Using Maps for Portfolio or Formative Assessment

Our Google Edu accounts are so much more than just a place to store files and type documents. Google Apps for Education (GAFE) have so many different opportunities and lessons that students can access with their single log in. Log into your Google account and you can access the menu of apps (the 9 squares) at the top right of the page. Once you click on the menu, you will see “maps” as one of the app options.

In maps, you can create your own and share them with others. Students can use typical Google share settings so multiple students can collaborate or they can turn it in to teacher by sharing link in Google Classroom. Imagine having students log each place they learn about on the map. Not only do they drop a pin at the location, they can add paragraphs of information as well as a slide show of pictures of the location. Also, all of these pins can be saved on one map. So by May, they would have an entire map of all the locations that were covered in your class. They can also share this map with you and you can grade them as a formative assessment.

Here is an example of a completed map:

Screen Shot 2015-04-13 at 8.09.07 PM

Lessons where this could be used in your classroom: In social studies, labeling locations of battles during wars, having students plot the travel of explorers or pioneers (you can actually plot distances between places). Another use as a way to locate and reflect on what happened at concentration camps. Locations in science during plate tectonic/dynamic earth unit. During a current event lesson in science students can track hurricanes (it even has hurricane/tropical storm shaped pins) or making a map of historical weather events like tornadoes or floods. A family and consumer science teacher who was in my PD with social studies teachers said that she was going have her students do this with recipes around the world. World Lit classes can mark where authors were from or where the stories take place. Economics classes can make maps of data/income in difference places.  I am sure there are so many other ways to use this in your classroom! I would love to hear your ideas!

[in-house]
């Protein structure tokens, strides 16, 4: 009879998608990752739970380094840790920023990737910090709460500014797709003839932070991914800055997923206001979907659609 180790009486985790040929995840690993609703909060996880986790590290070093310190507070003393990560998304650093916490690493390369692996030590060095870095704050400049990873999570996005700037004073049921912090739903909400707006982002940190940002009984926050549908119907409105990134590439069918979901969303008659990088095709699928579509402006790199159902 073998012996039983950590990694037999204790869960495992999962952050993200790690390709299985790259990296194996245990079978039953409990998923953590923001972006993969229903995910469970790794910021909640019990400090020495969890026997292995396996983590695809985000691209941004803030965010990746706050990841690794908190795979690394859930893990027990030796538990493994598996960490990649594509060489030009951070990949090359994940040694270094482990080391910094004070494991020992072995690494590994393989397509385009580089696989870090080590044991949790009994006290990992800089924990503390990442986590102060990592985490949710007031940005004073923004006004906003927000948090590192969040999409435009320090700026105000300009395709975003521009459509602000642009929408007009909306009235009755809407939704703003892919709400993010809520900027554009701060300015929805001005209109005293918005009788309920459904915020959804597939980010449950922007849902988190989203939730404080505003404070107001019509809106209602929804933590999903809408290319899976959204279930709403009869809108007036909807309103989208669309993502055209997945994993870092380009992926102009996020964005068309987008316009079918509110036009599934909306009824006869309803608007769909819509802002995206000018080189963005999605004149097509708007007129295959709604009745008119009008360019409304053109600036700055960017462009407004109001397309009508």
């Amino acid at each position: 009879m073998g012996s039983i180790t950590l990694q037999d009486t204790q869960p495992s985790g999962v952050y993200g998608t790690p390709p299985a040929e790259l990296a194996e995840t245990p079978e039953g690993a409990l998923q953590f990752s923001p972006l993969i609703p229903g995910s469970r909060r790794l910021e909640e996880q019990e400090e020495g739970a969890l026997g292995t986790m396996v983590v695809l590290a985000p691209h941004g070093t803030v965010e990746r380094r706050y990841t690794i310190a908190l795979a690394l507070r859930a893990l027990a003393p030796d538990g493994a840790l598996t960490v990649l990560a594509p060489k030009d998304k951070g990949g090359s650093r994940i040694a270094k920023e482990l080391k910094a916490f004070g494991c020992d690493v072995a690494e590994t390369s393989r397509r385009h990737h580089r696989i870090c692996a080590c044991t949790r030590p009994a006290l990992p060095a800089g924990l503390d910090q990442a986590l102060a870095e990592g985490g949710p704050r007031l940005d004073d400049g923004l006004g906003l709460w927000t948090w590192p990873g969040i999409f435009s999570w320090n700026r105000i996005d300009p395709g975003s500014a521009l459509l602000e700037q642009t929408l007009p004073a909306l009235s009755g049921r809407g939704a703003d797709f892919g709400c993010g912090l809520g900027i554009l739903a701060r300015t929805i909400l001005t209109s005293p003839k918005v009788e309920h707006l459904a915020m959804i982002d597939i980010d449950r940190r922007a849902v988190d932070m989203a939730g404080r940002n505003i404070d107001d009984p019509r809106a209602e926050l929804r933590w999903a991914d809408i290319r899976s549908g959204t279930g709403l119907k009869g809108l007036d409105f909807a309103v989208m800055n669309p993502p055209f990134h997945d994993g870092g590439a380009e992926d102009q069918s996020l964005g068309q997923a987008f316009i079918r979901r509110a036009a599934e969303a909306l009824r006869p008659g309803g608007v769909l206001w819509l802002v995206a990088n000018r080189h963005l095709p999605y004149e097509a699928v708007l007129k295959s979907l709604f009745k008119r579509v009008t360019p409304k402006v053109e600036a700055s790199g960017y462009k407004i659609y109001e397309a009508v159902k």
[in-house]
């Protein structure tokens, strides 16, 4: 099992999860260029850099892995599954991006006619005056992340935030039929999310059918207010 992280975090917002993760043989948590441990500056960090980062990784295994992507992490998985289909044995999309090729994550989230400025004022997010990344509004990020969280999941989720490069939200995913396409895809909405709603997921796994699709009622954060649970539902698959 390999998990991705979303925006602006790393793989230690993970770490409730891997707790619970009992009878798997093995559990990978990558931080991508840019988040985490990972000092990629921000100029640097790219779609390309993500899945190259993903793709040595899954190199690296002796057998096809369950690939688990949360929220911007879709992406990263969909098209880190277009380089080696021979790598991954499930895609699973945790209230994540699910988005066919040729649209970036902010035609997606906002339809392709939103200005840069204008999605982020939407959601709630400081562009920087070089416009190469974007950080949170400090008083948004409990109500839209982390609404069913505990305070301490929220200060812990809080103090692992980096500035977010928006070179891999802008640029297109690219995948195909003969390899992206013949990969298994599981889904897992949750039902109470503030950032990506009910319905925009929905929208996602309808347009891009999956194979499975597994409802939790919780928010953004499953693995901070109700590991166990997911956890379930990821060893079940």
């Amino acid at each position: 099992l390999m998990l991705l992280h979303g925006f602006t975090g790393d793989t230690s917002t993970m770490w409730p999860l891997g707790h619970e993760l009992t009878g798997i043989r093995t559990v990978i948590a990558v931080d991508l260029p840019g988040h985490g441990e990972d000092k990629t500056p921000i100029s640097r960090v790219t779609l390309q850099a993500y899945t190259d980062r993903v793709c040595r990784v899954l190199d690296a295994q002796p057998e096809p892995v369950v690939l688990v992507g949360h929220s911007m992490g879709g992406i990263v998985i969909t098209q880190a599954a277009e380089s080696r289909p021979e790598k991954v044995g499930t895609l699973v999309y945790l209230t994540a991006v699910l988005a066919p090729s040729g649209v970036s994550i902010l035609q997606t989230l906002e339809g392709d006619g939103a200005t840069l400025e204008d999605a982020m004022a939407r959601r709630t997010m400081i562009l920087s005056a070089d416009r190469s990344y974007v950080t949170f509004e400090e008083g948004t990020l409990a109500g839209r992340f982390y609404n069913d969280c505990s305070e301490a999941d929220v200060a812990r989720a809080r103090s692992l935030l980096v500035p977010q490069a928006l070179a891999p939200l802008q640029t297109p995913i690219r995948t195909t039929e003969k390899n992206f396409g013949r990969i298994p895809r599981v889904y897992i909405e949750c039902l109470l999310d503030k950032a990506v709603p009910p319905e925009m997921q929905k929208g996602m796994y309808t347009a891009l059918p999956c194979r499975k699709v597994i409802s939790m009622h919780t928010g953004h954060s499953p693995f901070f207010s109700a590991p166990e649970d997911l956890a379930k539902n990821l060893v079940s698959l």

Here are step by step instructions on how to build these maps:

Skip to toolbar